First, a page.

Words By Will Day
When Theresa May delivered her “Britain, the great meritocracy” speech in 2016, she outlined the Conservative’s commitment to creating a fairer society. The then Prime Minister claimed, “I want Britain to be the world’s great meritocracy – a country where everyone has a fair chance to go as far as their talent and their hard work will allow.”
No longer would the Conservative Party give preferential treatment to those in the upper echelons of society. Instead, Britain would finally provide equal opportunity regardless of background; going forward one thing and one thing only would determine success, hard work. Success would no longer be determined by who you know, it would only be what you know and how hard you’ve worked to earn it. Britain would now be a country where everyone played by the same rules.
Fast forward just a few years and the Conservatives are embroiled in a scandal that confirms what most of us already knew – meritocratic Britain existed rhetoric in only. Welcome to the Chumocracy.
As Covid-19 sent the nation into lockdown the government scrambled to procure vital equipment for the NHS. This led to a significant departure in the usual process for awarding contracts with a “high priority” channel established as the government looked to secure equipment quickly. Companies could gain access to this channel through a referral from a politician or senior official.
Companies given access to this channel were far more likely to secure contracts. In a report published by the National Audit Office (NAO), it was revealed that 1 in 10 companies that went through the high priority channel were awarded contracts compared to 1 in 100 companies not given high priority status.
The NAO report revealed that £18bn coronavirus–related contracts were awarded during the first six months of the pandemic, £10.5bn of which were awarded without competitive tenure. In many cases, the watchdog found paperwork that denoted why companies had been selected was missing and there were instances of contracts only being drawn up after work had already begun.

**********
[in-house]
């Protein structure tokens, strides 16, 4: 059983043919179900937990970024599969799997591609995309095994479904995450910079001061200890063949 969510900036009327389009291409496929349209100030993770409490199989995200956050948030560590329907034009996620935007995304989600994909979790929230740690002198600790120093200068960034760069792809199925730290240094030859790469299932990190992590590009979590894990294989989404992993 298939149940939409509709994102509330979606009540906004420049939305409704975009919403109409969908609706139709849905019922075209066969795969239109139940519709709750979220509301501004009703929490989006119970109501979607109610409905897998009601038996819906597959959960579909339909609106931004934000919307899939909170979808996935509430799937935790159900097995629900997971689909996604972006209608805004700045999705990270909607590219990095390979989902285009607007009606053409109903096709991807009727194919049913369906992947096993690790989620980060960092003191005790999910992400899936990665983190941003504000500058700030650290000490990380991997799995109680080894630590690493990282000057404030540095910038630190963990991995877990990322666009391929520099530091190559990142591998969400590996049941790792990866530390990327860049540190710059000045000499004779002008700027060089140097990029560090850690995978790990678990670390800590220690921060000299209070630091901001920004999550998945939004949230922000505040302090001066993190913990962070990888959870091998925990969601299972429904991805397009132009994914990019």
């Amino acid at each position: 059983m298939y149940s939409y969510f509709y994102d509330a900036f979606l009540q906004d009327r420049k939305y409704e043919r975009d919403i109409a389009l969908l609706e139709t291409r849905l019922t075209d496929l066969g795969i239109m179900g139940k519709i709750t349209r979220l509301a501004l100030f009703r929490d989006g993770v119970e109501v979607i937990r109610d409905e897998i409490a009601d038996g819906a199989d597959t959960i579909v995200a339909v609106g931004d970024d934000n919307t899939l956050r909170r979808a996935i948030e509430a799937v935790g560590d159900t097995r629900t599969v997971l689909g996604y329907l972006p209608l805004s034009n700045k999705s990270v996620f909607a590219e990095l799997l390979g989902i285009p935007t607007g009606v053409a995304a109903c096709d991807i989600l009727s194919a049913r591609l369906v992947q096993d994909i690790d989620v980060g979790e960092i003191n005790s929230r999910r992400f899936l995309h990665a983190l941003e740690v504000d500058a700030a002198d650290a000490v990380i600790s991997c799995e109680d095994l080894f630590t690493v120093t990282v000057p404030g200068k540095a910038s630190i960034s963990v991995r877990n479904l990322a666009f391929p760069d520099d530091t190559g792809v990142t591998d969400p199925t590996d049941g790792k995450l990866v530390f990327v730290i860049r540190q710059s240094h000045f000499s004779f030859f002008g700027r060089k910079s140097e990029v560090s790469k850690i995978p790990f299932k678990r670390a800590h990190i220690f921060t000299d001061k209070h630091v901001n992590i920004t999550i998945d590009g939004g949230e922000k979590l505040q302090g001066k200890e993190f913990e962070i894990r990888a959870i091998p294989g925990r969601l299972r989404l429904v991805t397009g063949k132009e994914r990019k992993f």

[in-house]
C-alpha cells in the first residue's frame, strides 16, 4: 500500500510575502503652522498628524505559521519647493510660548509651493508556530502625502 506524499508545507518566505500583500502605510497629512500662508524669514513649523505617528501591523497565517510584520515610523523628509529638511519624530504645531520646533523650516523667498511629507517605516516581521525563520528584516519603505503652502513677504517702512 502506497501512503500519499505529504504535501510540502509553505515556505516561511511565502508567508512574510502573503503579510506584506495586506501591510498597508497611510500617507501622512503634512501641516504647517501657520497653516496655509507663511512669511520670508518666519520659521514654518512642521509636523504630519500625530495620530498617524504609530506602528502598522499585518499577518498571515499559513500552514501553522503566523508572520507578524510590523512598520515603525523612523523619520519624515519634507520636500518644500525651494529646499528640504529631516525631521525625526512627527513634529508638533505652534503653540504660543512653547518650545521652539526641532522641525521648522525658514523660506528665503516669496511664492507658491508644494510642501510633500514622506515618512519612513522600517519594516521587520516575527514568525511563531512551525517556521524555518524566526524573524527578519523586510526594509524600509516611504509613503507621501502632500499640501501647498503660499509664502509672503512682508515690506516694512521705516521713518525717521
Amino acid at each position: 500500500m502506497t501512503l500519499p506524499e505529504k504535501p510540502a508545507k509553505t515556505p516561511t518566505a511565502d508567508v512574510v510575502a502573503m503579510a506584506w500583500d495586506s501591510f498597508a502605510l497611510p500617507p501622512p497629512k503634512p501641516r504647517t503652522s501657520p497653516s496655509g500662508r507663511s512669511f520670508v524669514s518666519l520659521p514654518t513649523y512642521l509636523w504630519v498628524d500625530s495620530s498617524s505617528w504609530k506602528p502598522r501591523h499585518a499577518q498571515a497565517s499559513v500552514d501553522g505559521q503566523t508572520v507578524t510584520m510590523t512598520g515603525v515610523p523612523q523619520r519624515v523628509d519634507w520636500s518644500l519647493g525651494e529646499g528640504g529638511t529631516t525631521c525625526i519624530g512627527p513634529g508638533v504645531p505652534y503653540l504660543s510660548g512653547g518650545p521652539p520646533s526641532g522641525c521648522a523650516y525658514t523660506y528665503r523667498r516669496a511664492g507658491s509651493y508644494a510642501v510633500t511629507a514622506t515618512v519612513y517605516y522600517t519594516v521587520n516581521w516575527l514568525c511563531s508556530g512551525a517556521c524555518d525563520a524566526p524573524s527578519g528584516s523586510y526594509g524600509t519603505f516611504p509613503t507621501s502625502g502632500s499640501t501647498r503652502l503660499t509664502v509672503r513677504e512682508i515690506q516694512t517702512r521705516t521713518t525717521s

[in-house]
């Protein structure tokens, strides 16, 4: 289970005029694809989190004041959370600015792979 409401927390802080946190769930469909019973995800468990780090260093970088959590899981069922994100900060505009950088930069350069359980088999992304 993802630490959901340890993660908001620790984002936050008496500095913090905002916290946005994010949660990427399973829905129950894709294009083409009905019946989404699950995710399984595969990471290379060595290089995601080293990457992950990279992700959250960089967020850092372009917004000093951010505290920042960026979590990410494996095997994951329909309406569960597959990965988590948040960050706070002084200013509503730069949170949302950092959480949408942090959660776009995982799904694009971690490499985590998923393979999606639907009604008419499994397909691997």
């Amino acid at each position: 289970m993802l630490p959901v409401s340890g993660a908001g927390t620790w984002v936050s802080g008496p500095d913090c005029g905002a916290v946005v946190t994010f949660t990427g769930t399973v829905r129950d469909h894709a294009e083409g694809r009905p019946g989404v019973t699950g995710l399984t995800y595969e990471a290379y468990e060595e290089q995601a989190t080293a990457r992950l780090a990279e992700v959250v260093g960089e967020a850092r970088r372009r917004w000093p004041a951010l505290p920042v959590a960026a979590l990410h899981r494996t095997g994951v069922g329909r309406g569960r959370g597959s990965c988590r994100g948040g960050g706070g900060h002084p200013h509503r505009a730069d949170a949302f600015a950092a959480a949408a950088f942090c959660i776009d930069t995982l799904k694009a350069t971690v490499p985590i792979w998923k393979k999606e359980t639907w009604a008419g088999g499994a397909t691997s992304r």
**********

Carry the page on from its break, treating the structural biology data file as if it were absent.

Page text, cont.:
Obviously, this should all be caveated by the fact that this situation was one like no other – some may even go as far as calling it unprecedented. As the deadly virus began to tear through the nation, speed was of the essence. These were not usual times – adhering to usual practices would have slowed the process significantly and placed the NHS under further risk. With the advent of this high-priority lane, the government could quickly and efficiently award contracts to companies best suited to provide the NHS with the equipment so vital to avoid further catastrophe.
Naturally, one would assume that companies granted access to the high priority would be those with years of experience supplying medical equipment. The ones that hard work tirelessly to reach the top of their field and that were best placed to support the NHS at a time of immense pressure. You wouldn’t just give your mate from the pub with no prior experience a contract – right?
What transpired was a scandal that showed a complete disregard for the lives of so many Britons, shattering any illusions that the Conservatives have ever really cared about the meritocratic ideal.
Instead of identifying the best and most deserving many in the Conservative party sought to land their friends and associates a hefty payday.
A New York Times investigation into the 1200 government contracts made public, worth almost $22bn, found that $11bn went to companies run by friends or associates of the party or with no prior experience in providing medical equipment, or countries with a history of controversy. Around $5bn was awarded to companies with political connections to the party; some had former ministers or government advisors on their boards, while others had made donations to the party.
Whilst companies with political connections were fast-tracked through the VIP lanes, others, many of whom were vastly more experienced in supplying medical devices, got nowhere. Take the case of Multibrands International, ran by Rizwana Hussain. The British company, which had been producing PPE for China since the outbreak of the crisis, could provide the government with significant volumes PPE. However, without access to the VIP lane, Hussain spent months trying to contact the government through traditional channels without success.